1993-1994             0         0        0          0         0          0         0    0    0
     1994-1995             0         3        0          0         0          0         0    0    3
     1995-1996             0         1        0          0         0          0         0    0    1
     1996-1997             0         0        0          0         0          0         0    0    0
     1997-1998             0         0        0          0         0          0         0    0    0
     1998-1999             0         0        0          0         0          0         0    0    0
     1999-2000             0         0        0          0         0          0         0    0    0
     2000-2001             1         0        0          0         0          0         0    0    1
     2001-2002             0         0        0          0         0          0         0    0    0
     2002-2003             0         1        0          0         0          0         0    0    1
     Total                 1         5        0          0         0          0         0    0    6
  Otterc
     1993-1994             9         4        6          2         0          2         6    0   29
     1994-1995            10         9        4          3         1          1         4    0   32
     1995-1996             4         1        4         11         0          4       12     0   36
     1996-1997             7         1        8          4         0          6         9    0   35
     1997-1998             9         2       12          9         3          3         7    0   45
     1998-1999             0         1        6         21         0          0         3    0   31
     1999-2000             6         0        5         19         0          0         1    4   35
     2000-2001             1         0        2          5         0          0         0    0    8
     2001-2002             8         0        8          3         0          3         1    0   23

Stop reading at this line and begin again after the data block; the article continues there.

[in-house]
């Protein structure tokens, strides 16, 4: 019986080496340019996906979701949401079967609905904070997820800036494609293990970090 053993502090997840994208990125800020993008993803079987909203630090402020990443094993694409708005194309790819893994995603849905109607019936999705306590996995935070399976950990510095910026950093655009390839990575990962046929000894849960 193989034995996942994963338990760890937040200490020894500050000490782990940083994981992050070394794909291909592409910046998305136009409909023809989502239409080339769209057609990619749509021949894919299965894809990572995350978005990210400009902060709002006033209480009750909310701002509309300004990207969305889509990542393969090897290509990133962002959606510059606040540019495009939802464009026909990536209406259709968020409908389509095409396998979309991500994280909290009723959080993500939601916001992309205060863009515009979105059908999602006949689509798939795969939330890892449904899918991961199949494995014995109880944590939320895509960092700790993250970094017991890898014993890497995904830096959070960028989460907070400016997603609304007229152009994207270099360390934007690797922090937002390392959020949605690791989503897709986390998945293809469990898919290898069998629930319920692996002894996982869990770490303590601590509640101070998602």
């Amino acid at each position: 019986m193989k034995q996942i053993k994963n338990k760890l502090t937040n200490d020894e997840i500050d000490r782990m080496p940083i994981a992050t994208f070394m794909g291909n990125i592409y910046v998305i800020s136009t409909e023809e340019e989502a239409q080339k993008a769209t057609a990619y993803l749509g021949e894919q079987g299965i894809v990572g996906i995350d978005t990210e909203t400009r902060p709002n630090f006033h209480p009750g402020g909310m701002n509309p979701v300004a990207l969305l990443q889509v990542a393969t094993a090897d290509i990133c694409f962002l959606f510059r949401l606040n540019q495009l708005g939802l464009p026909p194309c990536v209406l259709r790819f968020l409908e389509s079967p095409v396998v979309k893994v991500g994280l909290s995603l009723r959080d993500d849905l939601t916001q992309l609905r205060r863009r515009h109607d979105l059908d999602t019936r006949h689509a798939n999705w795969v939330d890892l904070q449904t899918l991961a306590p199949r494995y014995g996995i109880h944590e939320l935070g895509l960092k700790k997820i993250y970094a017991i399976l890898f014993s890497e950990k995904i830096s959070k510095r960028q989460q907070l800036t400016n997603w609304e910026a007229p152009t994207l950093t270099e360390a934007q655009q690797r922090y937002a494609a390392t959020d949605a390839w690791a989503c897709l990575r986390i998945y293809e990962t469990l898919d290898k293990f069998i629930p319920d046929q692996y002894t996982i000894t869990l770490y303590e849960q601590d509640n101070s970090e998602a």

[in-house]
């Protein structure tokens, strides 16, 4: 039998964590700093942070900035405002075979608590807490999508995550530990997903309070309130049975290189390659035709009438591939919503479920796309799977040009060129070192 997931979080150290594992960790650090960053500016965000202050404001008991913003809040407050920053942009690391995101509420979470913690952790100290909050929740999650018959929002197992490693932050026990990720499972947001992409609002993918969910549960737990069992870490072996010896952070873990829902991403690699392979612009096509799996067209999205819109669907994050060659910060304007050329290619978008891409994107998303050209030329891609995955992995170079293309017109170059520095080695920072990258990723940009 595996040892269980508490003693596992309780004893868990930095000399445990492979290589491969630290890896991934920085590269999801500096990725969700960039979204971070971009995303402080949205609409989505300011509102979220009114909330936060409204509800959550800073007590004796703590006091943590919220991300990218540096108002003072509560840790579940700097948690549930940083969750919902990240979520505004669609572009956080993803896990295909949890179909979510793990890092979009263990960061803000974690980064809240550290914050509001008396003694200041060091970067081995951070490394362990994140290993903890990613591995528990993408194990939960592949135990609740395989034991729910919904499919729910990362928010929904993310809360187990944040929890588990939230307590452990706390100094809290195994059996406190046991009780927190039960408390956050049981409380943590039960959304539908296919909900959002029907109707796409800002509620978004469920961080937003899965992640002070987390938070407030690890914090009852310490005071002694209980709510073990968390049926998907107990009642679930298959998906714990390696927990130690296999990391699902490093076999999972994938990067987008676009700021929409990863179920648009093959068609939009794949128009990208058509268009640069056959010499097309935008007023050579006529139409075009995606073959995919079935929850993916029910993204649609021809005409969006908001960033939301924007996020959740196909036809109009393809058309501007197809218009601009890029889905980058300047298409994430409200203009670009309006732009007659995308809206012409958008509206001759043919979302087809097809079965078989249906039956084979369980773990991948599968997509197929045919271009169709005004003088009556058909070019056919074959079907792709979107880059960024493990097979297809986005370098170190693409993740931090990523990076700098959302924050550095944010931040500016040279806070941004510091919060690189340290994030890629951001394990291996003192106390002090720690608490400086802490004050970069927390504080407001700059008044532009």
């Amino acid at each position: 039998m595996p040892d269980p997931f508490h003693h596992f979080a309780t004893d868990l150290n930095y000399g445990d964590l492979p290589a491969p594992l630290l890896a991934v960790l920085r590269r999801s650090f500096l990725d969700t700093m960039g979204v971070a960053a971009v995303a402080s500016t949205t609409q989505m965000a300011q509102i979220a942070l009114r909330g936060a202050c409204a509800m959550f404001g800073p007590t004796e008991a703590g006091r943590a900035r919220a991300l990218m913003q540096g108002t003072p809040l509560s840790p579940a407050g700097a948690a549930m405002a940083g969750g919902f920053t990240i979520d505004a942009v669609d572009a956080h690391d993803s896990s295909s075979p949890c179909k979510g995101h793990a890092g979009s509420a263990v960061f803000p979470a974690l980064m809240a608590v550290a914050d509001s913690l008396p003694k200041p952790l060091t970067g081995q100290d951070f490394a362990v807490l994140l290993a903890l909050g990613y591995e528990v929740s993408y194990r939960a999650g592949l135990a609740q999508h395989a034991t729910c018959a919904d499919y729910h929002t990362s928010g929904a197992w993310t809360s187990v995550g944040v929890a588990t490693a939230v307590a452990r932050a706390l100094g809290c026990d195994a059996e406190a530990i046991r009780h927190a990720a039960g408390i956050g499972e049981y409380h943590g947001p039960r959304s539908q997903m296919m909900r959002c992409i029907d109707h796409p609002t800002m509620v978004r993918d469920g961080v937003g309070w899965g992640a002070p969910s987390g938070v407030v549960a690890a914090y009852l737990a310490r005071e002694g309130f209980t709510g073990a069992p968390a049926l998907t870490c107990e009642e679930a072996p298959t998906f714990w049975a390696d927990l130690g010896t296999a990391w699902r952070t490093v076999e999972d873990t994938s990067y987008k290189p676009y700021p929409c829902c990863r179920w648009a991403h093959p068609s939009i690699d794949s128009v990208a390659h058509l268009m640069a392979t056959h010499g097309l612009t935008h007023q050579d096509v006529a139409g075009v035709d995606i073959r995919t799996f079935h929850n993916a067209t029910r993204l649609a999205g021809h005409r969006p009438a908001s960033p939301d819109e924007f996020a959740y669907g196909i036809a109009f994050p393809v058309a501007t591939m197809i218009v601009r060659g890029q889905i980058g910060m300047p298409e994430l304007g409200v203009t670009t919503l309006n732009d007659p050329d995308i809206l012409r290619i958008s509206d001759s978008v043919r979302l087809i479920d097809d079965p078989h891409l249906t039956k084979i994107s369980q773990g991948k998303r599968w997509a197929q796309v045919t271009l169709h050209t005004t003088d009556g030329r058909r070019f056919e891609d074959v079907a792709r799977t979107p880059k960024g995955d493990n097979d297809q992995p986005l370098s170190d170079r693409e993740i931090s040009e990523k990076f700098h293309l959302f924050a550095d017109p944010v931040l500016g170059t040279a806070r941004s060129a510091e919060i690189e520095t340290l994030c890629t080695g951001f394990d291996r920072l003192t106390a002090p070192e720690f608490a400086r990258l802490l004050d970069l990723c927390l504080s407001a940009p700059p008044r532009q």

2002-2003             0         1        6         10         1          0         5    0   23
     Total                54        19       61         87         5         19       48     4  297
a
   Regions: 1=Panhandle, 2=Clearwater, 3=Southwest, 4=Magic Valley, 5=Southeast, 6=Upper Snake,
   7=Salmon, Unk.=Unknown.
b
   Figures do not include road-kills and other unknown mortalities.
c
   2000-2001 is the first season since 1972 that river otters could be legally trapped.




W-170-R-27 Furbearer PR03.doc                    18
Table 13. Non-target animals captured in the 2002-2003 trapping season.
                                                                            Unknown
 Species                         Captured         Released     Found Dead    Status
 Badger                             2                               2
 Bobcat                             7                 7
 Bird                               9                                3         6
 Domestic cat                      83               12              39        32
 Deer                               3                3
 Domestic dog                       3                                          3
 Domestic sheep                     2                 2
 Duck                               6                 4              2
 Fisher                             5                 3              2
 Goose                              1                                1
 Grouse                             1                                1
 Magpie                             3                                2         1
 Marmot                            11                                         11
 Mountain Lion                      7                 4              3
 Mouse                             11                               11
 Other                              1                                          1
 Otter                             23                4              14         5